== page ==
On February 10, 2009, defendant called Ane; she was "very distressed," and "frantically" asserted that the child needed to see a pediatrician immediately because diabetes ran in her family and the cold medication the child was receiving "had high levels of sugar." When Ane asked defendant if she had taken her medication, she said no because she did not have time to pick it up from the pharmacy. Against Ane's recommendation, defendant took the child to a pediatrician. Defendant convinced the pediatrician to prescribe the child a different medication, but she "distrust[ed] the pediatrician." She informed Ane that she planned to change pediatricians and take the child to the emergency room later that day. She complained that the child had a runny nose and mucus in her eyes. Ane had not noticed those symptoms when he observed the child the night before. Ane again asked if defendant had obtained her medication; defendant responded that she was waiting for a neighbor to take her to the pharmacy.
That night, Ane visited defendant and the child at their home. Even though Ane observed the child and noticed she did not exhibit any eye problem, defendant continued to insist that a problem existed. When Ane asked whether defendant had her prescriptions, defendant contradicted her earlier statements by asserting that she was waiting for the medication to arrive by mail. Ane then completed a safety protection plan with defendant and her mother for the purpose of discussing Runnells' discharge recommendations.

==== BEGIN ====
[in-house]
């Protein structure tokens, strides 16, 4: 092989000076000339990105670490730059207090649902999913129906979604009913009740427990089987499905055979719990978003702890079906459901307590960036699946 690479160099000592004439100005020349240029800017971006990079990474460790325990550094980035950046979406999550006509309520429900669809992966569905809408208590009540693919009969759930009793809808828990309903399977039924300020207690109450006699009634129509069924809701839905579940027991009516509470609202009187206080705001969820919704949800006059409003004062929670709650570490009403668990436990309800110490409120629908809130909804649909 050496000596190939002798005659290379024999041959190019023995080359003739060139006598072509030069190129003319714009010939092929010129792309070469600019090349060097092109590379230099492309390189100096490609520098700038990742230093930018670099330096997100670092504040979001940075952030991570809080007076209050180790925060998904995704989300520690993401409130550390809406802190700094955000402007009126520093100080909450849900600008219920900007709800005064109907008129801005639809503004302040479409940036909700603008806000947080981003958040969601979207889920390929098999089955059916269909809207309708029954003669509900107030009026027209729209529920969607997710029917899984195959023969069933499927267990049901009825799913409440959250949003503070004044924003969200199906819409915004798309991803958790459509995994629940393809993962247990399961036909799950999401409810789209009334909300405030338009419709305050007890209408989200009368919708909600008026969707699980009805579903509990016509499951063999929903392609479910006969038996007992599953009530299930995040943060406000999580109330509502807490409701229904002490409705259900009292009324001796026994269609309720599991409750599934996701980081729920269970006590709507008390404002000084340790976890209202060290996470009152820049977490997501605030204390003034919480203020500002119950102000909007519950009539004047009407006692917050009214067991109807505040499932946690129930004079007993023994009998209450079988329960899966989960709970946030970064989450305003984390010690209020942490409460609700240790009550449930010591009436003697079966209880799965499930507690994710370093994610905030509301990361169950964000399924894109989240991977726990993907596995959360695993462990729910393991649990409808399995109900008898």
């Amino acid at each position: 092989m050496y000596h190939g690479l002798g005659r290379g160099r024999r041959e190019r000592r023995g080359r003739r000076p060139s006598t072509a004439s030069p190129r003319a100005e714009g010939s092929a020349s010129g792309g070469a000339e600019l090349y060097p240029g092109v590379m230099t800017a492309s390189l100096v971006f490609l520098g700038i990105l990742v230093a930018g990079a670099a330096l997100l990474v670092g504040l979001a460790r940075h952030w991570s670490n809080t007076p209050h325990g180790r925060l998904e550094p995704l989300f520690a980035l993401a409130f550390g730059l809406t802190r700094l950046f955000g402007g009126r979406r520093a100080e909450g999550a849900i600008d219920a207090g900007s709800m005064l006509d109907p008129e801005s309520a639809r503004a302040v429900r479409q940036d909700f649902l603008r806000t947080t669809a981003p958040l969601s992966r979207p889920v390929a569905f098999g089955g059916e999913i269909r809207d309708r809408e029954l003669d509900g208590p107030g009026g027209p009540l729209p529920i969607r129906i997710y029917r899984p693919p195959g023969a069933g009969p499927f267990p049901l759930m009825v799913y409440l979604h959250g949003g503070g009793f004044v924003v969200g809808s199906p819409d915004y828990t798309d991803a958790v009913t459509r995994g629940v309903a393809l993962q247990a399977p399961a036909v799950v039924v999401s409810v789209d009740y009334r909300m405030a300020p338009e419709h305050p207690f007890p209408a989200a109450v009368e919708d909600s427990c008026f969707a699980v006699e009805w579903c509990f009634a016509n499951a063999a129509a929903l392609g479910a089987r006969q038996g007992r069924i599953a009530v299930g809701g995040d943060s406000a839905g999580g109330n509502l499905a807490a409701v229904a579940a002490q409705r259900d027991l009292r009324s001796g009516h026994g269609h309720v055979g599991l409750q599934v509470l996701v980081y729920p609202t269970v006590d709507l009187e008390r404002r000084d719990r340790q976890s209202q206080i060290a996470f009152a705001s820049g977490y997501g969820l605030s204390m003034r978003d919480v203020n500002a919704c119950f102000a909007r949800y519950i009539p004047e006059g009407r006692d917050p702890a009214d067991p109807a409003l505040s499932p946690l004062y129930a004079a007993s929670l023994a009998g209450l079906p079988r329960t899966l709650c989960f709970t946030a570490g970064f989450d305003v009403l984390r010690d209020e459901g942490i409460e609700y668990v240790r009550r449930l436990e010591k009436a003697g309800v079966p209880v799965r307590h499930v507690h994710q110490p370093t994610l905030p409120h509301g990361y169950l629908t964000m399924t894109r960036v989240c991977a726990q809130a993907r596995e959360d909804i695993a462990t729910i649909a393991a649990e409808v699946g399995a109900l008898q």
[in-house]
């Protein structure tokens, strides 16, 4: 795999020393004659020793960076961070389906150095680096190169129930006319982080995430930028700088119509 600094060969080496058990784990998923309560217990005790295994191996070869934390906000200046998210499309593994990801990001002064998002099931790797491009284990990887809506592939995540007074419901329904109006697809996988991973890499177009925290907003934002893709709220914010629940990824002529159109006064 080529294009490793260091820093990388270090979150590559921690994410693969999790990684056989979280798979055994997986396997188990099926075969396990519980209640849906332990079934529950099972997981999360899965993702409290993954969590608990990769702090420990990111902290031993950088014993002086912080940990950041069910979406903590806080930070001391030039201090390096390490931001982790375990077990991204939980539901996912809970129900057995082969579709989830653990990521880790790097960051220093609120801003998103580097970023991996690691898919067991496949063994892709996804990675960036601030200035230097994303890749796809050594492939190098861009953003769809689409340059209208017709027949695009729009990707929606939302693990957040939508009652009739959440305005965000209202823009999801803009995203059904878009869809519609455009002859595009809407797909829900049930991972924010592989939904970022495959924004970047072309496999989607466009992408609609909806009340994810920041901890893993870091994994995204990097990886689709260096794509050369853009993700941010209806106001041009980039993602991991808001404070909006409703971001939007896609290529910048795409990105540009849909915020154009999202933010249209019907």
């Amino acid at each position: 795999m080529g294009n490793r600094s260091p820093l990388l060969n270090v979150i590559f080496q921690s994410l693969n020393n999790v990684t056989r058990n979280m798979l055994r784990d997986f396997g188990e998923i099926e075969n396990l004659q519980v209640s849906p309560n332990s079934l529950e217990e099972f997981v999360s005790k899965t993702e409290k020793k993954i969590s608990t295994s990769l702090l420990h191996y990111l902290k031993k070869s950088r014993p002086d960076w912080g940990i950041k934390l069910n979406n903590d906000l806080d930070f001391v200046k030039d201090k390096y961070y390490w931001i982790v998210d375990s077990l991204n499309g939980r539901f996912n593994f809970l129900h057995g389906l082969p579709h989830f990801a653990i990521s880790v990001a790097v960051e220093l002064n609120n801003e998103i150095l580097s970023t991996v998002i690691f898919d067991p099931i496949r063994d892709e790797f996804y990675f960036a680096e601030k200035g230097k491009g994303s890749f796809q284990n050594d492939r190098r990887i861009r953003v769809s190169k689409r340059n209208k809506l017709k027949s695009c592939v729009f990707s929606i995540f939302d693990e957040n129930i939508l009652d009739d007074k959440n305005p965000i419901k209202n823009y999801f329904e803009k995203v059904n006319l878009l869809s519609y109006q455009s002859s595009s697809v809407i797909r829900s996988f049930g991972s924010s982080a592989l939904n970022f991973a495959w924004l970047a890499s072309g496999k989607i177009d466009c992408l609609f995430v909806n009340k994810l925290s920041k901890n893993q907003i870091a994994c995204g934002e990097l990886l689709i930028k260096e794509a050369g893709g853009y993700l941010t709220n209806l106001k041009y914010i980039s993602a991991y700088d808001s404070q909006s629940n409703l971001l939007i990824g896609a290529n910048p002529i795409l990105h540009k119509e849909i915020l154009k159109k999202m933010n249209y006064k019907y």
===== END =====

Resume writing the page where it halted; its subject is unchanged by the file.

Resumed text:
Defendant vacillated between agreeing and refusing to take her medication, and asserted that her ability to care for the child was unrelated to her remaining compliant with her medication. Ultimately, defendant agreed to take one of her medications - Abilify, and also agreed to participate in the Bridgeway program and her jail diversion program. However, she refused to not only take her prescription for Depakote, but also to participate in other activities such as Integrated Case Management. Defendant also refused to permit her mother to monitor defendant's medication intake.
Ane contacted defendant again the following day, February 11, 2009. Defendant told Ane that she was "nervous" again and did not take the child to school because her eye infection had gotten worse, despite having given the child Claritin. Defendant planned to take the child to another pediatrician that day. When Ane asked if defendant had obtained her medication, defendant responded "no." At that point, DYFS prepared to remove the child from defendant's care because of concerns regarding defendant's inability to provide proper care for the child. Upon arrival at the family's home, DYFS personnel observed the child to be "very health[y] and doing well." After conversations with defendant, defendant's mother and father, and the child, DYFS removed the child from the home.
On February 17, 2009, the Division filed a verified complaint against
defendant seeking custody of the child pursuant to a Dodd*fn3